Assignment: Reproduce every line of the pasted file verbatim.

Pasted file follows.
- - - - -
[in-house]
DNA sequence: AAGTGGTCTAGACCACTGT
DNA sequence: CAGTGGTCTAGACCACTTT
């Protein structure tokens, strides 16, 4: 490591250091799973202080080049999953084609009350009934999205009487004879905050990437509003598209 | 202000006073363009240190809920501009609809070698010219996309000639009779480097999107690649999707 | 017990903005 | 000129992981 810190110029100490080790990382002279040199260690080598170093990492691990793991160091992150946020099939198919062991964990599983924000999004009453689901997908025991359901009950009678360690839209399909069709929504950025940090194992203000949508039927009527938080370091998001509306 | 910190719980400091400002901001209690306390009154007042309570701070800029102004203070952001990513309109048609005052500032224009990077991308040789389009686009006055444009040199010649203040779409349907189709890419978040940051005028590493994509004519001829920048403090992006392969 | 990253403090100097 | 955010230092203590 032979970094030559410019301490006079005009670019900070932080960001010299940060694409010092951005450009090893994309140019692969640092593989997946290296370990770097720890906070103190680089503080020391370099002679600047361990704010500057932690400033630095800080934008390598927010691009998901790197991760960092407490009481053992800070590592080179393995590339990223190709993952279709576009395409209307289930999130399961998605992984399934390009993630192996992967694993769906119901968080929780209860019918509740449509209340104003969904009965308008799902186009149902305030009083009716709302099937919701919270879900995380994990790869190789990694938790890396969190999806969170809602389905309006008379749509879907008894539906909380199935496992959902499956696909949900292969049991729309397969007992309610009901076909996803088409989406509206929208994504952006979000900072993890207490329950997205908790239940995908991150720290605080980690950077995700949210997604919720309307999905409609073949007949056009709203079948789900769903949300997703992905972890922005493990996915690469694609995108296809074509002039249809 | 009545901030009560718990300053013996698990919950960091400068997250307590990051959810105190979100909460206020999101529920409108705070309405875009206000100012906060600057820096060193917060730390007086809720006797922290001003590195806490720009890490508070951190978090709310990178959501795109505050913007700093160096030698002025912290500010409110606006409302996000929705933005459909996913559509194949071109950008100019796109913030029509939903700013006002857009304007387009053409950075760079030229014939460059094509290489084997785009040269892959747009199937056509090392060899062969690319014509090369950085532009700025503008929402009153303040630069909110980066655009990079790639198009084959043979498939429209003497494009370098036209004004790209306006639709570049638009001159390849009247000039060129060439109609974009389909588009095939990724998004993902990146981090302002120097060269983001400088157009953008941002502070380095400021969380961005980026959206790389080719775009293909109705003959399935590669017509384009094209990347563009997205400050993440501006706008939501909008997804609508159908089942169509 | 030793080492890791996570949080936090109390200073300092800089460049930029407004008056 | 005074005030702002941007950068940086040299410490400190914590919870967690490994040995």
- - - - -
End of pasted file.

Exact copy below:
[in-house]
DNA sequence: AAGTGGTCTAGACCACTGT
DNA sequence: CAGTGGTCTAGACCACTTT
């Protein structure tokens, strides 16, 4: 490591250091799973202080080049999953084609009350009934999205009487004879905050990437509003598209 | 202000006073363009240190809920501009609809070698010219996309000639009779480097999107690649999707 | 017990903005 | 000129992981 810190110029100490080790990382002279040199260690080598170093990492691990793991160091992150946020099939198919062991964990599983924000999004009453689901997908025991359901009950009678360690839209399909069709929504950025940090194992203000949508039927009527938080370091998001509306 | 910190719980400091400002901001209690306390009154007042309570701070800029102004203070952001990513309109048609005052500032224009990077991308040789389009686009006055444009040199010649203040779409349907189709890419978040940051005028590493994509004519001829920048403090992006392969 | 990253403090100097 | 955010230092203590 032979970094030559410019301490006079005009670019900070932080960001010299940060694409010092951005450009090893994309140019692969640092593989997946290296370990770097720890906070103190680089503080020391370099002679600047361990704010500057932690400033630095800080934008390598927010691009998901790197991760960092407490009481053992800070590592080179393995590339990223190709993952279709576009395409209307289930999130399961998605992984399934390009993630192996992967694993769906119901968080929780209860019918509740449509209340104003969904009965308008799902186009149902305030009083009716709302099937919701919270879900995380994990790869190789990694938790890396969190999806969170809602389905309006008379749509879907008894539906909380199935496992959902499956696909949900292969049991729309397969007992309610009901076909996803088409989406509206929208994504952006979000900072993890207490329950997205908790239940995908991150720290605080980690950077995700949210997604919720309307999905409609073949007949056009709203079948789900769903949300997703992905972890922005493990996915690469694609995108296809074509002039249809 | 009545901030009560718990300053013996698990919950960091400068997250307590990051959810105190979100909460206020999101529920409108705070309405875009206000100012906060600057820096060193917060730390007086809720006797922290001003590195806490720009890490508070951190978090709310990178959501795109505050913007700093160096030698002025912290500010409110606006409302996000929705933005459909996913559509194949071109950008100019796109913030029509939903700013006002857009304007387009053409950075760079030229014939460059094509290489084997785009040269892959747009199937056509090392060899062969690319014509090369950085532009700025503008929402009153303040630069909110980066655009990079790639198009084959043979498939429209003497494009370098036209004004790209306006639709570049638009001159390849009247000039060129060439109609974009389909588009095939990724998004993902990146981090302002120097060269983001400088157009953008941002502070380095400021969380961005980026959206790389080719775009293909109705003959399935590669017509384009094209990347563009997205400050993440501006706008939501909008997804609508159908089942169509 | 030793080492890791996570949080936090109390200073300092800089460049930029407004008056 | 005074005030702002941007950068940086040299410490400190914590919870967690490994040995």